Ulysses S. Grant
Ulysses S. Grant (born Hiram Ulysses Grant; / / HY-rəm yoo-LIS-eez; April 27, 1822 – July 23, 1885) was an American politician and military leader who served as the 18th president of the United States from 1869 to 1877. As president, Grant was an effective civil rights executive who created the Justice Department and worked with the Radical Republicans to protect African Americans during Reconstruction. As Commanding General, he led the Union Army to victory in the American Civil War in 1865 and thereafter briefly served as Secretary of War.
Ulysses S. Grant
|18th President of the United States|
March 4, 1869 – March 4, 1877
|Preceded by||Andrew Johnson|
|Succeeded by||Rutherford B. Hayes|
|Commanding General of the U.S. Army|
March 9, 1864 – March 4, 1869
|Preceded by||Henry W. Halleck|
|Succeeded by||William Tecumseh Sherman|
|Acting United States Secretary of War|
August 12, 1867 – January 14, 1868
|Preceded by||Edwin Stanton|
|Succeeded by||Edwin Stanton|
Hiram Ulysses Grant
April 27, 1822
Point Pleasant, Ohio, U.S.
|Died||July 23, 1885 63) (aged|
Wilton, New York, U.S.
|Cause of death||Throat cancer|
|Resting place||Grant's Tomb, New York City|
|Education||United States Military Academy (BS)|
|Branch/service||U.S. Army (Union Army)|
|Years of service|
|Rank||General of the Army|
18th President of the United States
Raised in Ohio, Grant possessed an exceptional ability with horses, which served him well through his military career. He was admitted to West Point, graduated 21st in the class of 1843 and served with distinction in the Mexican–American War. In 1848, he married Julia Dent, and together they had four children. Grant abruptly resigned his army commission in 1854 and returned to his family, but lived in poverty for seven years. He joined the Union Army after the Civil War broke out in 1861 and rose to prominence after winning several early Union victories on the Western Theater. In 1863 he led the Vicksburg campaign, which gained control of the Mississippi River. President Abraham Lincoln promoted him to lieutenant general after his victory at Chattanooga. For thirteen months, Grant fought Robert E. Lee during the high-casualty Overland Campaign and at Petersburg. On April 9, 1865, Lee surrendered to Grant at Appomattox. A week later, Lincoln was assassinated and was succeeded by President Andrew Johnson, who promoted Grant to General of the Army in 1866. Later Grant openly broke with Johnson over Reconstruction policies; Grant used the Reconstruction Acts, which had been passed over Johnson's veto, to enforce civil rights for recently freed African Americans.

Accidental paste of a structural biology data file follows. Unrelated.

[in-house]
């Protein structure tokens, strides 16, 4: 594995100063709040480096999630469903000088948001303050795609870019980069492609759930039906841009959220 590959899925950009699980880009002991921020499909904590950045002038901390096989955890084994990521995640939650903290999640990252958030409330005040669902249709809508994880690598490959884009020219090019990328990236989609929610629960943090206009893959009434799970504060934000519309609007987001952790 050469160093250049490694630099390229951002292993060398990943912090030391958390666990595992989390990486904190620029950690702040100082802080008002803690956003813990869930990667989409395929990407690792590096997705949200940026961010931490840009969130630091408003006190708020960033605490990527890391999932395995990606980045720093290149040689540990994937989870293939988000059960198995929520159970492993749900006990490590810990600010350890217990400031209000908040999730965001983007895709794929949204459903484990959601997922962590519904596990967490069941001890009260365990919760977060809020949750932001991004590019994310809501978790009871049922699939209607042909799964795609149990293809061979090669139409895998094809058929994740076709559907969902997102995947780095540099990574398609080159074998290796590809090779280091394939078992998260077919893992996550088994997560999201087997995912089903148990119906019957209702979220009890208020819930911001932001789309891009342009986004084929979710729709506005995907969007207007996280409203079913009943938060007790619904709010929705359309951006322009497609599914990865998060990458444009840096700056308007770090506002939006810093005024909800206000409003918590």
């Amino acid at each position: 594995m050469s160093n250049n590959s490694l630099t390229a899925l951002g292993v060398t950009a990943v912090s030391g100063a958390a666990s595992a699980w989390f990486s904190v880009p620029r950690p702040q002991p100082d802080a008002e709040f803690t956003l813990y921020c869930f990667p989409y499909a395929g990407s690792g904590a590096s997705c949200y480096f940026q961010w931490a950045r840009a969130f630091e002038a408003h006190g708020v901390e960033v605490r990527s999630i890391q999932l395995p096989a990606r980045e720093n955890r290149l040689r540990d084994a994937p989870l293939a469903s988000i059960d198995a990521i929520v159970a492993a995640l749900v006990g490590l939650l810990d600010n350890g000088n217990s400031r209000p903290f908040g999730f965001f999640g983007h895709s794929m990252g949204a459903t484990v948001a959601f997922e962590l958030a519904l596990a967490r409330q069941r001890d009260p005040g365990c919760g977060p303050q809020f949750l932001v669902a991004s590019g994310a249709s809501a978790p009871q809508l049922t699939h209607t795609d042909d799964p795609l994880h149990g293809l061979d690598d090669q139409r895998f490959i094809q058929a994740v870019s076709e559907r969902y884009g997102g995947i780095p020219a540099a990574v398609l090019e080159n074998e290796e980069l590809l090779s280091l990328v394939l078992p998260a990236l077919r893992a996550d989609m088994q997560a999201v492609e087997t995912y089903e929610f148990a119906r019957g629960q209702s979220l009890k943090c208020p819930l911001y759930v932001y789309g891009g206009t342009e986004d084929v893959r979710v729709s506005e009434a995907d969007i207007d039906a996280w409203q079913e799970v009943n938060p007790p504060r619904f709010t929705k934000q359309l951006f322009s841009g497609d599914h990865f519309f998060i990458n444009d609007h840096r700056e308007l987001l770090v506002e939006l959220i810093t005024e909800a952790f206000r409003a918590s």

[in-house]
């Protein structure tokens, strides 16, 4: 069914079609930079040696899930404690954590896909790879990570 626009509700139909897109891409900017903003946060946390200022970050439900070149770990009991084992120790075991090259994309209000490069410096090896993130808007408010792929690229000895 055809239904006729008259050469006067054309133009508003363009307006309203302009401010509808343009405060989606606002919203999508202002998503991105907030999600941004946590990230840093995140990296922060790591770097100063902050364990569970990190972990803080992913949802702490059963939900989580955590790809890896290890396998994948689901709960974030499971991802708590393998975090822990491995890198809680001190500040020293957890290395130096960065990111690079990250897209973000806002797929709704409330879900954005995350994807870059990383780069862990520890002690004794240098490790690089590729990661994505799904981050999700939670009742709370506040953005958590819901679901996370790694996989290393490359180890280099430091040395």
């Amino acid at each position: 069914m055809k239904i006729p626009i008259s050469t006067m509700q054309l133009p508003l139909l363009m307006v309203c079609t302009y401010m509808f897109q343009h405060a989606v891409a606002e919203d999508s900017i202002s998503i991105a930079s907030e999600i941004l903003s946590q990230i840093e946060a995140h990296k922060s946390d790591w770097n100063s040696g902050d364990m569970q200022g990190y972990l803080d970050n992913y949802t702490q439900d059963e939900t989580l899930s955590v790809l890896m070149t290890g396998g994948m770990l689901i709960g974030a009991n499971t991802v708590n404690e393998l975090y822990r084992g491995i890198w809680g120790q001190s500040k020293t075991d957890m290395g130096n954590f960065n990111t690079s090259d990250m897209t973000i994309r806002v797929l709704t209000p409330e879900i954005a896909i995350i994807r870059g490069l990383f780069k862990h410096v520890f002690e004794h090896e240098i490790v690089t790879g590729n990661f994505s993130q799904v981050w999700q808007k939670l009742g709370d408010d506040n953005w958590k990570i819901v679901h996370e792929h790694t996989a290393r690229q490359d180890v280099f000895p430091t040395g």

A war hero, drawn in by his sense of duty, Grant was unanimously nominated by the Republican Party and was elected president in 1868. As president, Grant stabilized the post-war national economy, supported ratification of the 15th Amendment, and crushed the Ku Klux Klan. He appointed African Americans and Jewish Americans to prominent federal offices. In 1871, Grant created the first Civil Service Commission, advancing civil service more than any prior president. The Liberal Republicans and Democrats united behind Grant's opponent in the presidential election of 1872, but Grant was handily re-elected. Grant's Native American policy was to assimilate Indians into the White culture; the Great Sioux War was fought during his term. Grant's foreign policy was mostly peaceful, without war, the Alabama claims against Great Britain skillfully resolved, but his prized Caribbean Dominican Republic annexation was rejected by the Senate.
The Grant administration is traditionally known for prevalent scandals, but modern scholarship has better appreciated Grant's appointed reformers and prosecutions. Grant appointed John Brooks Henderson and David Dyer, who prosecuted the Whiskey Ring. Grant appointed Benjamin Bristow and Edwards Pierrepont, who served as Grant's anti-corruption team. Grant appointed Zachariah Chandler, who cleaned up corruption in the Interior. Grant prosecuted Mormon polygamists (1871), pornographers and abortionists (1873–1877). The Panic of 1873 plunged the nation into a severe economic depression that allowed the Democrats to win the House majority. In the intensely disputed presidential election of 1876, Grant facilitated the approval by Congress of a peaceful compromise.
In his retirement, Grant was the first president to circumnavigate the world on his tour, dining with Queen Victoria and meeting many prominent foreign leaders. In 1880, Grant was unsuccessful in obtaining the Republican presidential nomination for a third term. In the final year of his life, facing severe financial reversals and dying of throat cancer, he wrote his memoirs, which proved to be a major critical and financial success. At the time of his death, he was memorialized as a symbol of national unity. Grant was a modern general and "a skillful leader who had a natural grasp of tactics and strategy". Historical assessments of Grant's presidency have ranked him low, 38th in 1994 and 1996, but Grant moved up to 21st in 2018 and 24th in 2021. Although critical of scandals and Grant's loyal defense of culprits, modern historians have emphasized his two-term presidential accomplishments. These included the prosecution of the Klan, an innovative Native American policy, and the peaceful settlements of the Alabama claims and controversial 1876 presidential election.